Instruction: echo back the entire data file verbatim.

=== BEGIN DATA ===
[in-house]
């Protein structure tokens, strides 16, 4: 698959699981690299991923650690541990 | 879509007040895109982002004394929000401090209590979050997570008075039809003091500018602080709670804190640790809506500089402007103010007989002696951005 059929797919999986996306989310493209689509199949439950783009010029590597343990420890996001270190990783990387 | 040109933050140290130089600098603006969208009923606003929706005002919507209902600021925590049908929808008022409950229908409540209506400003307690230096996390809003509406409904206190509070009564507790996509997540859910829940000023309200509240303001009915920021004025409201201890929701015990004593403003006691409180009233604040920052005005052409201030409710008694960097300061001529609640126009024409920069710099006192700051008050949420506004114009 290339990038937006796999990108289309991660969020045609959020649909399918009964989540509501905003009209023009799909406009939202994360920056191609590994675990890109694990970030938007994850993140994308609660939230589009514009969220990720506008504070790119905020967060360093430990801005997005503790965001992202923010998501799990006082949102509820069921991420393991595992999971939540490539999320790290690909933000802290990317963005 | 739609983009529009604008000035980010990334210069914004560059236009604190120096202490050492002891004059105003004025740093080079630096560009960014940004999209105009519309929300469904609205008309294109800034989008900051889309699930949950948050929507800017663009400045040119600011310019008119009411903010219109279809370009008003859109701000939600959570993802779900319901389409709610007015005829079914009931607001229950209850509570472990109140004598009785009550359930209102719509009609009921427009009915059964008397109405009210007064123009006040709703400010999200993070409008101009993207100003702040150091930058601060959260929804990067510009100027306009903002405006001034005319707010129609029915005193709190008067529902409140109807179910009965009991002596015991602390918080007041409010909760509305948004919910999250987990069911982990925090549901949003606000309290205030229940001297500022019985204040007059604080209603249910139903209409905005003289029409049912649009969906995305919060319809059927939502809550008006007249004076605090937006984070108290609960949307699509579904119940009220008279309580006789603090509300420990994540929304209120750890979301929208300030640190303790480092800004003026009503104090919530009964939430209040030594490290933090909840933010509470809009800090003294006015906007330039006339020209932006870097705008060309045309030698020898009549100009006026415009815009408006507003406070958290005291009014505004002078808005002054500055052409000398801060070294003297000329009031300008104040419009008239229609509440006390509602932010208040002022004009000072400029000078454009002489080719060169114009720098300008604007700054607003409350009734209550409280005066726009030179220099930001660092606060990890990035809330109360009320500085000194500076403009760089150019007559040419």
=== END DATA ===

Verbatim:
[in-house]
């Protein structure tokens, strides 16, 4: 698959699981690299991923650690541990 | 879509007040895109982002004394929000401090209590979050997570008075039809003091500018602080709670804190640790809506500089402007103010007989002696951005 059929797919999986996306989310493209689509199949439950783009010029590597343990420890996001270190990783990387 | 040109933050140290130089600098603006969208009923606003929706005002919507209902600021925590049908929808008022409950229908409540209506400003307690230096996390809003509406409904206190509070009564507790996509997540859910829940000023309200509240303001009915920021004025409201201890929701015990004593403003006691409180009233604040920052005005052409201030409710008694960097300061001529609640126009024409920069710099006192700051008050949420506004114009 290339990038937006796999990108289309991660969020045609959020649909399918009964989540509501905003009209023009799909406009939202994360920056191609590994675990890109694990970030938007994850993140994308609660939230589009514009969220990720506008504070790119905020967060360093430990801005997005503790965001992202923010998501799990006082949102509820069921991420393991595992999971939540490539999320790290690909933000802290990317963005 | 739609983009529009604008000035980010990334210069914004560059236009604190120096202490050492002891004059105003004025740093080079630096560009960014940004999209105009519309929300469904609205008309294109800034989008900051889309699930949950948050929507800017663009400045040119600011310019008119009411903010219109279809370009008003859109701000939600959570993802779900319901389409709610007015005829079914009931607001229950209850509570472990109140004598009785009550359930209102719509009609009921427009009915059964008397109405009210007064123009006040709703400010999200993070409008101009993207100003702040150091930058601060959260929804990067510009100027306009903002405006001034005319707010129609029915005193709190008067529902409140109807179910009965009991002596015991602390918080007041409010909760509305948004919910999250987990069911982990925090549901949003606000309290205030229940001297500022019985204040007059604080209603249910139903209409905005003289029409049912649009969906995305919060319809059927939502809550008006007249004076605090937006984070108290609960949307699509579904119940009220008279309580006789603090509300420990994540929304209120750890979301929208300030640190303790480092800004003026009503104090919530009964939430209040030594490290933090909840933010509470809009800090003294006015906007330039006339020209932006870097705008060309045309030698020898009549100009006026415009815009408006507003406070958290005291009014505004002078808005002054500055052409000398801060070294003297000329009031300008104040419009008239229609509440006390509602932010208040002022004009000072400029000078454009002489080719060169114009720098300008604007700054607003409350009734209550409280005066726009030179220099930001660092606060990890990035809330109360009320500085000194500076403009760089150019007559040419």